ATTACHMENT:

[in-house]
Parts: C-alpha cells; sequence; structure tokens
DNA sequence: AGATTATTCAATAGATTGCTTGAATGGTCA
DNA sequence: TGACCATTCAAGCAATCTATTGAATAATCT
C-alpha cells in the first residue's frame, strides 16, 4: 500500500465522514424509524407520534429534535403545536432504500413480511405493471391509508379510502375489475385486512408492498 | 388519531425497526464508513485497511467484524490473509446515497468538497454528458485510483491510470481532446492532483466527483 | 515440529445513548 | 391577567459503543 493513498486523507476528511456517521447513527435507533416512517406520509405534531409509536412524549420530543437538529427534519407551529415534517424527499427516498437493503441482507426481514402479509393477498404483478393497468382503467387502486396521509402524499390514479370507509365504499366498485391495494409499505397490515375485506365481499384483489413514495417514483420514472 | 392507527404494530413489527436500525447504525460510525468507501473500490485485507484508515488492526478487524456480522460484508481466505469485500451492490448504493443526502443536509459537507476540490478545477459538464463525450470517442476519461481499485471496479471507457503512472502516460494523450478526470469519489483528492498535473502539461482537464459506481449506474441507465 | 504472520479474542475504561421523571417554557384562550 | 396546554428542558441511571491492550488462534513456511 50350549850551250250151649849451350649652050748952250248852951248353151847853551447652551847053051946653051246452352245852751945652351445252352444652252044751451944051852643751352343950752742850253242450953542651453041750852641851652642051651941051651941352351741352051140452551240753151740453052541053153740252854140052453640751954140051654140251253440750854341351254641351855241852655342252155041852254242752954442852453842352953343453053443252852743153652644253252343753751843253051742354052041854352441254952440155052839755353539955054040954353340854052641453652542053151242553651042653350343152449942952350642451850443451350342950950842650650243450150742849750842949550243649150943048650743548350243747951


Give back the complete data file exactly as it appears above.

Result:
[in-house]
Parts: C-alpha cells; sequence; structure tokens
DNA sequence: AGATTATTCAATAGATTGCTTGAATGGTCA
DNA sequence: TGACCATTCAAGCAATCTATTGAATAATCT
C-alpha cells in the first residue's frame, strides 16, 4: 500500500465522514424509524407520534429534535403545536432504500413480511405493471391509508379510502375489475385486512408492498 | 388519531425497526464508513485497511467484524490473509446515497468538497454528458485510483491510470481532446492532483466527483 | 515440529445513548 | 391577567459503543 493513498486523507476528511456517521447513527435507533416512517406520509405534531409509536412524549420530543437538529427534519407551529415534517424527499427516498437493503441482507426481514402479509393477498404483478393497468382503467387502486396521509402524499390514479370507509365504499366498485391495494409499505397490515375485506365481499384483489413514495417514483420514472 | 392507527404494530413489527436500525447504525460510525468507501473500490485485507484508515488492526478487524456480522460484508481466505469485500451492490448504493443526502443536509459537507476540490478545477459538464463525450470517442476519461481499485471496479471507457503512472502516460494523450478526470469519489483528492498535473502539461482537464459506481449506474441507465 | 504472520479474542475504561421523571417554557384562550 | 396546554428542558441511571491492550488462534513456511 50350549850551250250151649849451350649652050748952250248852951248353151847853551447652551847053051946653051246452352245852751945652351445252352444652252044751451944051852643751352343950752742850253242450953542651453041750852641851652642051651941051651941352351741352051140452551240753151740453052541053153740252854140052453640751954140051654140251253440750854341351254641351855241852655342252155041852254242752954442852453842352953343453053443252852743153652644253252343753751843253051742354052041854352441254952440155052839755353539955054040954353340854052641453652542053151242553651042653350343152449942952350642451850443451350342950950842650650243450150742849750842949550243649150943048650743548350243747951